feet, looking up at them,” advises Lili Colby, owner of MTI Adventurewear, near Boston, Massachusetts, which makes life jackets for paddle sports. She notes that U.S. Coast Guard law requires that children 30 pounds and under wear infant life jackets to provide special head and neck support that turns a baby’s face up with an open airway within three seconds of entering the water. It’s a good idea to first practice paddling short distances in shallow waters near the shore. Toddlers are more likely to lean overboard to play in the water, Colby cautions, so engaging in nature-inspired games along the way will help occupy them onboard. “Young children introduced to water sports in the context of positive family interaction typically become eager to paddle on their own,” observes Tina Fetten, owner of Southern Tier Stand Up Paddle Corp., who leads a variety of SUP experiences throughout New York and northern Pennsylvania. “If they are strong swimmers, I bring them on a large board with me and teach them the skills for independent paddling.” Although SUP boards look like
surfboards, stand up paddling is commonly taught on flat water, making it easier and more stable than surfing. Still, swimming competence and adult supervision are prerequisites to independent paddling according to paramedic Bob Pratt, co-founder of the Great Lakes Surf Rescue Project, which leads water safety classes in Illinois, Michigan, Ohio and Wisconsin. “Parents should outfit all children with a life jacket, Coast Guard-approved for their age and weight, as well as a leash, which attaches to their ankle and the board with Velcro straps,” Pratt says. “If children fall into the water, a tug of the leash enables them to quickly retrieve their largest floatation device, the board.” Experts agree that success is relatively easy, so children build confidence quickly. The sport can be adapted to suit individual needs and positions, including moving from standing to sitting or kneeling, says Fetten, who teaches adaptive SUP lessons in a community pool. As she sees firsthand, “All children, especially those with disabilities, benefit from the empowering feeling of attaining independent success.” “A water-based sport is the healthiest outlet children can have,” attests Wesley Stewart, founder of Urban Surf 4 Kids, a San Diego nonprofit that offers free SUP and surf clinics for foster children. “Being on the water requires kids to focus on what they’re doing and has the ability to clear their minds and give them freedom. It’s like meditation. Plus, SUP is a low-impact, cross-training cardio activity; it works every part of the body.” Beyond the basic benefits, SUP keeps children engaged by offering endless opportunities to explore the geographic and ecological diversity of different types of waterways. SUP activities and levels can grow along with children; teens can try yoga on water, competitive racing and the advanced challenges of surfing. Fitness is a bonus to the rewarding ability to propel one’s self through the water. SUP enthusiast Lauressa Nelson is a freelance writer in Orlando, FL, and a contributing editor for Natural Awakenings.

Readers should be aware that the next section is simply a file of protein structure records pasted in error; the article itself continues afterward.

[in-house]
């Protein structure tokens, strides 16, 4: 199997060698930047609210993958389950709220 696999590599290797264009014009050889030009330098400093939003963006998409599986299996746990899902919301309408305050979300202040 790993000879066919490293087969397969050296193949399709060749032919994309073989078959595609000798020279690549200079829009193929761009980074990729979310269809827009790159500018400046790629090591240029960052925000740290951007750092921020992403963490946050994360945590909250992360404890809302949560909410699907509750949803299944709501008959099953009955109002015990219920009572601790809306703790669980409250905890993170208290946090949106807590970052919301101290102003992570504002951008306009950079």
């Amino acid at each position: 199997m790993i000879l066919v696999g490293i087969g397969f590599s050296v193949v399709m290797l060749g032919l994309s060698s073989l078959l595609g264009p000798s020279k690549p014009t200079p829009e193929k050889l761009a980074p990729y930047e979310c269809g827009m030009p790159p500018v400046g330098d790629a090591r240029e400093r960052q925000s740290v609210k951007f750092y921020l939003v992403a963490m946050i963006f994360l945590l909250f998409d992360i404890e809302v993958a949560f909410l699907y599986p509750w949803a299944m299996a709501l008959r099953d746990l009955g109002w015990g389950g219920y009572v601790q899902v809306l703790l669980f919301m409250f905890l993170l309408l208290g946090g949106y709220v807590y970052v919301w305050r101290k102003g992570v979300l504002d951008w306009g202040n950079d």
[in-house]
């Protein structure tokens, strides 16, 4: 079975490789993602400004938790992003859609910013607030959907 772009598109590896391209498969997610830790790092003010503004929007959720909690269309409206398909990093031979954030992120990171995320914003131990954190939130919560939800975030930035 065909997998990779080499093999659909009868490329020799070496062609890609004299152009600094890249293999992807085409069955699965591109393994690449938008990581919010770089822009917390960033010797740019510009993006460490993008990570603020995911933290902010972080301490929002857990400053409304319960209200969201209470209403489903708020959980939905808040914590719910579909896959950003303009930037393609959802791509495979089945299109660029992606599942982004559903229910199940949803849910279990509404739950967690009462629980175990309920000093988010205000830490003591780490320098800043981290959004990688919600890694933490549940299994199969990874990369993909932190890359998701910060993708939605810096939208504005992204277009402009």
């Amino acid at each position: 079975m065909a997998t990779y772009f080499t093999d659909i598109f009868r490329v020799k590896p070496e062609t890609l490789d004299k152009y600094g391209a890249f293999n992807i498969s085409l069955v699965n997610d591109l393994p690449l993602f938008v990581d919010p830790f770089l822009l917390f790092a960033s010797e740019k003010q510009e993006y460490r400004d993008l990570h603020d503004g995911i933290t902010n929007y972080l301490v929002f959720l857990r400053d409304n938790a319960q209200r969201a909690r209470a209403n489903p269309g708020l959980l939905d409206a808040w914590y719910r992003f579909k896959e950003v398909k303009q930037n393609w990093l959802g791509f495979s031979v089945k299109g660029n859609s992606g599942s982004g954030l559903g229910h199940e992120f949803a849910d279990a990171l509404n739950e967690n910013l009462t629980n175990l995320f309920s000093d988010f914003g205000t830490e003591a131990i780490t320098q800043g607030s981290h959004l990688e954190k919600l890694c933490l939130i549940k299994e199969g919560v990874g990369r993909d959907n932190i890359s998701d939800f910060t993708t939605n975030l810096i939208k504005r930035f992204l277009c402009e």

COACH High-Tech Boosts Healthy Routines by Linda Sechrist
hen President John F. Kennedy said in 1961 that the U.S. should commit to sending a man to the moon and return him safely by the end of the decade, few suspected the bounty of technological spinoffs that such National Aeronautics and Space Administration (NASA) space missions would yield. Today, many of NASA’s research advancements, as well as technologies developed outside the space program, are put to good use in everyday life. Of particular interest are products used in fitness workouts. ABI Research, a technology market intelligence company, revealed the growing popularity of consumer health and wellness technologies in its latest market projections for wearable, healthrelated devices. Estimates are that 80 million wearable monitoring devices, including heart monitors and biosensors that read body temperature and motion, will be sold by 2016. When Clint, a global market research firm, conducted its most recent Fitness and Technology Survey, its findings showed technology at work. Based on 745 online interviews with people in seven countries, 72 percent of exercisers embraced some type of technology, including smartphone apps, to support their fitness routines two or more times a week. In recent years, amateur and professional athletes have increasingly
benefited from technological advances that help them chart, improve upon and customize their fitness routines. Tracking fitness progress and weight loss is now just clicks away with personal devices such as a Wi-Fi scale, which accurately measures weight, body fat percentage and body mass index. Online graphs chart the individual’s progress. While the typical setting for measuring blood pressure and heart rate used to be in a physician’s office, hospital or pharmacy, new digital wrist blood pressure and heart monitors now allow exercise enthusiasts to do it themselves, wherever they are, helping ensure they are not exceeding the safety parameters of their fitness programs. User-friendly digital pocket pedometers and wireless activityduring-sleep wristbands both work in conjunction with a downloaded app to allow self-monitoring. Exercisers can track steps; distances walked cycled or swum; calories burned; total active minutes; and how long and how well they sleep. In some U.S. fitness centers, members have an option of working with an automated, virtual, personal trainer. This almost-do-it-yourself approach to professionally guided fitness begins with a survey of an individual’s lifestyle and goals to create a personalized fitness regimen. Each time exercisers go to the